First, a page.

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Take 5: Holiday Weekend Reflection

Retailers confess what they would have done differently for the post-Thanksgiving sales rush.

Stores were certainly bustling this Thanksgiving weekend, according to reports from The NPD Group. However, traffic was sporadic with more people having done a little holiday shopping before Thanksgiving than in prior years. With the rush of Black Friday, Small Business Saturday and Cyber Monday finally over, we polled retailers about what they would have done differently in hindsight to attract more sales.

  1. Promote more. The biggest draws of retail holidays are the sales and promotions offered to consumers. But to compete with web deals, it takes more than having a good sale. Crystal Chase, owner of Lovebug Baby in Las Vegas, NV, wants to up her promotion game for next year. “I heard from other stores that they had a good turnout when they offer a free gift with purchase,” Chase says. Manufactures will often partner with their retailers to take the stress of special promotions and free gifts off on a store’s margins.
  2. Take advantage of Cyber Monday. With the continuing dominance of online retail, some brick-and-mortar stores report a desire to elevate online traffic in the future. Lovebug Baby has e-commerce site, according to Chase, but she didn’t do much to promote it this year. Diane Etherington, owner of The Children’s Hour in Salt Lake City, UT, doesn’t have an e-store, but she does post on Instagram every day and sells over the phone. “This is my first year dealing with online sales, and we had a very busy weekend this year,” Etherington says. “Next year we may post more.”
  3. Enhance the experience. Competing with online sales becomes easier when stores create an experience for their consumers. Usually Sandy Sidoti, owner of Bringing Up Baby in Boston, MA, holds a free Thanksgiving craft to bring in a surge of customers a little before the madness of Black Friday. “This year I had a week of jury duty, so I just didn’t have time for a Thanksgiving craft which might have been helpful driving numbers,” Sidoti says. To make up for it, she’s bringing in a shadow puppet show this weekend and will be serving pizza and drinks to the families who attend.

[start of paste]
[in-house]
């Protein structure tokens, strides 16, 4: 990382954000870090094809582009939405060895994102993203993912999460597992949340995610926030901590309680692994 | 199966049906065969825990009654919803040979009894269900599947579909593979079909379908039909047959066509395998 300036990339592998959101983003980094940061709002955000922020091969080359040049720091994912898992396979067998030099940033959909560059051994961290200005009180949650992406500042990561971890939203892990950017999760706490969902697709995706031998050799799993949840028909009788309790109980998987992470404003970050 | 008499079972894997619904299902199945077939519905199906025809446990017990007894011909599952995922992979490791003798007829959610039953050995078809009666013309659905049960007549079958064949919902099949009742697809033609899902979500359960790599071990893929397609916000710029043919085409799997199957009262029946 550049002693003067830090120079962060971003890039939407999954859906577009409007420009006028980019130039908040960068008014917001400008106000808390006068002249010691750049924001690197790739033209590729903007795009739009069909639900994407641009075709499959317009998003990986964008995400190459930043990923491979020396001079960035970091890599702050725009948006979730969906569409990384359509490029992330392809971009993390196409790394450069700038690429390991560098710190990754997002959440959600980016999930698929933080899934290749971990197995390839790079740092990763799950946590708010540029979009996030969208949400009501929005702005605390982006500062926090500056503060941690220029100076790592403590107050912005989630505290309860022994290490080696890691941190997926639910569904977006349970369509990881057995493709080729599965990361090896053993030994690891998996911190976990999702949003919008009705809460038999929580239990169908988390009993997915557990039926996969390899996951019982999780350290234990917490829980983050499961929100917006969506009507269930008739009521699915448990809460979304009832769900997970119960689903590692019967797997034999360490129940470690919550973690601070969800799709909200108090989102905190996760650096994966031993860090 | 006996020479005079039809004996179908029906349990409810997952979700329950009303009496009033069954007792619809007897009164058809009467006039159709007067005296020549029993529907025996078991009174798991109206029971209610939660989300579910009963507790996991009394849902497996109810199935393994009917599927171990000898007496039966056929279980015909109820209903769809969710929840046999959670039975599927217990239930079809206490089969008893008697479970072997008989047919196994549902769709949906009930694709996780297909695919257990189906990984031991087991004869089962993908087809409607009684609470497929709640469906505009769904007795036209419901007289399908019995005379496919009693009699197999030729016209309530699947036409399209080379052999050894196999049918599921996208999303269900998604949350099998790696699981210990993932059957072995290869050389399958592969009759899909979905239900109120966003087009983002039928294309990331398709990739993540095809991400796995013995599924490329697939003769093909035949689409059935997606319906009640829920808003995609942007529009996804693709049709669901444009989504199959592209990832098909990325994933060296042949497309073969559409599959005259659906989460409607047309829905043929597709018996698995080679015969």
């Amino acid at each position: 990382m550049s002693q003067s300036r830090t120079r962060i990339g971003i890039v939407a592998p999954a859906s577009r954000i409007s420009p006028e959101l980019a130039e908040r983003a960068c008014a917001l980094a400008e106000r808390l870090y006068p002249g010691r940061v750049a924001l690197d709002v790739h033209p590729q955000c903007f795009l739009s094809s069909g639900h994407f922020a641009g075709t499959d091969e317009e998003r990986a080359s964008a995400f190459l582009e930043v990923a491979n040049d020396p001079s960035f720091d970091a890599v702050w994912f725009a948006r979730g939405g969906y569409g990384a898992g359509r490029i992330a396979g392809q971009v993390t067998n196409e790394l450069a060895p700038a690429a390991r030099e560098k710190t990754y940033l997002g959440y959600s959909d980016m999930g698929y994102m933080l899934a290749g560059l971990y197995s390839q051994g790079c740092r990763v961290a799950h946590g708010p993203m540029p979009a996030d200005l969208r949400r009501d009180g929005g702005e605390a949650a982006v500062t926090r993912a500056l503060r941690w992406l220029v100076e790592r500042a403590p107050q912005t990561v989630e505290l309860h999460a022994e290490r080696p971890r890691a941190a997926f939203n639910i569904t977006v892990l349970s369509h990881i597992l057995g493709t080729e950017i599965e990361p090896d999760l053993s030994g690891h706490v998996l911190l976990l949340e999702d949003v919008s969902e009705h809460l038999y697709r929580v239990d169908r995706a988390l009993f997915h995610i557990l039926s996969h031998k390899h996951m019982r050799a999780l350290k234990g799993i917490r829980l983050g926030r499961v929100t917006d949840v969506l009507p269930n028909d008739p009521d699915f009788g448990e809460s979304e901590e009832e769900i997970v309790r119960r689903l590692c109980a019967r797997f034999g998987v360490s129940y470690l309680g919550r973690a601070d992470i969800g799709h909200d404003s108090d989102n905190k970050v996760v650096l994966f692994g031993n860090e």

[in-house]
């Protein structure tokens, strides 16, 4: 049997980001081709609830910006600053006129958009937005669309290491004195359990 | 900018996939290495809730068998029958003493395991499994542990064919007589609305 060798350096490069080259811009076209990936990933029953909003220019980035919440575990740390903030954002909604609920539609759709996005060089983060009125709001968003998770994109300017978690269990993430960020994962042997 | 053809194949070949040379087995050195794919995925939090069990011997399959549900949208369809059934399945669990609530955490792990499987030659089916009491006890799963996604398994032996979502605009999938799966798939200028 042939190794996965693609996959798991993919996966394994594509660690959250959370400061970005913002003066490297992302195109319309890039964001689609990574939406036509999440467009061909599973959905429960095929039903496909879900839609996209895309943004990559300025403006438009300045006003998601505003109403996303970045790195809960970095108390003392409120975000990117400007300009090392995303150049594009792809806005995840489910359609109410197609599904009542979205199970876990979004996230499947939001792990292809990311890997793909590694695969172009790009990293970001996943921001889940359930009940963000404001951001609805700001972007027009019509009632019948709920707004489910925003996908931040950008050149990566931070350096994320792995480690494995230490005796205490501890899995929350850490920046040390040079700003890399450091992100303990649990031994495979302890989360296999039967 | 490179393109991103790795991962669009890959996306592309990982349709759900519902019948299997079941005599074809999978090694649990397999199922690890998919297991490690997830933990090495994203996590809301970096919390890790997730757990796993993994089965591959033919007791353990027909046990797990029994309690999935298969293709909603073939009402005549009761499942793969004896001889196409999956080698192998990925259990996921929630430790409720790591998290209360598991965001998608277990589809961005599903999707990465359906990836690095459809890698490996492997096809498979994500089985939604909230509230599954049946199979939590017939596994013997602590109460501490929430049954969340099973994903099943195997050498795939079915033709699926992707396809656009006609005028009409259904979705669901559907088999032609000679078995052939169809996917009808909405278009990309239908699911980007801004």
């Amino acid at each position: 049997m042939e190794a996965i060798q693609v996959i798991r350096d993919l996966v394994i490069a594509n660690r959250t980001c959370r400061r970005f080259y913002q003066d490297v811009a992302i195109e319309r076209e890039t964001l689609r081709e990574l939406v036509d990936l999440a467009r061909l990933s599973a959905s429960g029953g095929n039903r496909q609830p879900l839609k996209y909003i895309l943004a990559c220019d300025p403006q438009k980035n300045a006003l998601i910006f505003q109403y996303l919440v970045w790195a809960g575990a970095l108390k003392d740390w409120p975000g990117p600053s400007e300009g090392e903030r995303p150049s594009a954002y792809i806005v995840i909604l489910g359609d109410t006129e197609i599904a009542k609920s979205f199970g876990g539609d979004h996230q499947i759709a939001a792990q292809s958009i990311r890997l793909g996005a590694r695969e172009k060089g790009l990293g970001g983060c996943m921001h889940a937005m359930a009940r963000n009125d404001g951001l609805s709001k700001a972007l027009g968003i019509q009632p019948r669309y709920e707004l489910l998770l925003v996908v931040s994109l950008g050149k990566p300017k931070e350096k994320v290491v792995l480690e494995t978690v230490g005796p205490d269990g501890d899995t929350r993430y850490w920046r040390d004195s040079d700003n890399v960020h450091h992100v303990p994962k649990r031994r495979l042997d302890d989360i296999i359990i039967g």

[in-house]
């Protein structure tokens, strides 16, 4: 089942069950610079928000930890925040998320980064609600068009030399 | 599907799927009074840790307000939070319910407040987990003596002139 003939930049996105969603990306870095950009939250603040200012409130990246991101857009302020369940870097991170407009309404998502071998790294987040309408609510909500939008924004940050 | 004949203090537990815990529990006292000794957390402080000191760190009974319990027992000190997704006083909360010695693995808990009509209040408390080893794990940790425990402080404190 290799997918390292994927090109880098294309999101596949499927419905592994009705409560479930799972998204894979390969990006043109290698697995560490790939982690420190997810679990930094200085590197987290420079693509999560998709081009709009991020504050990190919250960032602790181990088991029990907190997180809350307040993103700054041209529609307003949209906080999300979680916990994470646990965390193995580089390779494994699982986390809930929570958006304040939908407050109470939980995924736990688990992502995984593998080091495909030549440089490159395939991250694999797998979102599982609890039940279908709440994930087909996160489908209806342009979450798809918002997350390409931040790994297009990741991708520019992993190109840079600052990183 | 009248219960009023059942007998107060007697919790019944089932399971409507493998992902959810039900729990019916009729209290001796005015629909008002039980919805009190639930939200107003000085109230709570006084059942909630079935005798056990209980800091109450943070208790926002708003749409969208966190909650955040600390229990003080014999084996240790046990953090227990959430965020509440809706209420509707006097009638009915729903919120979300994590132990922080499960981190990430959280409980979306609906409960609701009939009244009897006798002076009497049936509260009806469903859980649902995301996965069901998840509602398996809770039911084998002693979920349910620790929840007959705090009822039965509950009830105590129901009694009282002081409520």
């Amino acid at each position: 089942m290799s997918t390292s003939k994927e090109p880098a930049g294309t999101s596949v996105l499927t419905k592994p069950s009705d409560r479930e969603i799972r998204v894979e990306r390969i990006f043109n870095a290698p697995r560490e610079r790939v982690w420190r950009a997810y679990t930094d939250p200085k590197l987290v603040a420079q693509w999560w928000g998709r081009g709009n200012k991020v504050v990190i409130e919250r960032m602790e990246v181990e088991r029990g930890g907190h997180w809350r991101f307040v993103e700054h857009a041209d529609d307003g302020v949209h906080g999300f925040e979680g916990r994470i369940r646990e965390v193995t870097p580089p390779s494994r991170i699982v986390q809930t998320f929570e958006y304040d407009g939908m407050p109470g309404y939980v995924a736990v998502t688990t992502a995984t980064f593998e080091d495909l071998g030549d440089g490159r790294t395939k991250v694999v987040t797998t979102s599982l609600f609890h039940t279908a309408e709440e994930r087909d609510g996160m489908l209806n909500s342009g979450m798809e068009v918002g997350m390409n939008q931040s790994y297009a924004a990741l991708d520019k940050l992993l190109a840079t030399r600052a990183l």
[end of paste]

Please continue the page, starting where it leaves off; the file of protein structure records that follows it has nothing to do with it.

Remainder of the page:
4. Utilize American Express SBS materials. To help the businesses participating in Small Business Saturday, American Express provided doormats, signs, bags and other promotional materials to draw customers into shops. Last year, Etherington used everything American Express provided. But this year, she missed the opportunity to use those products. “I don’t know if I missed the memo, but we ended up not having those things this year,” Etherington says. “I need to be more inquisitive about that next year. It makes a difference.”
  5. Sell with a smile. Retail holidays are just as stressful for shop owners as those waiting in lines. Sidoti thinks getting too caught up in posting the lowest sale or opening earlier than competitors detracts from the spirit of the holiday retail season. “People are supposed to enjoy Thanksgiving with their family, and we’re losing that as a culture because of oversaturated retail,” she says. “And from the retail numbers, the store sales weren’t that exceptional on Black Friday anyway.” Instead of focusing on huge discounts and fancy ad campaigns, Sidoti says it should come down to delivering great product, great service and an overall spirited feeling of community.   

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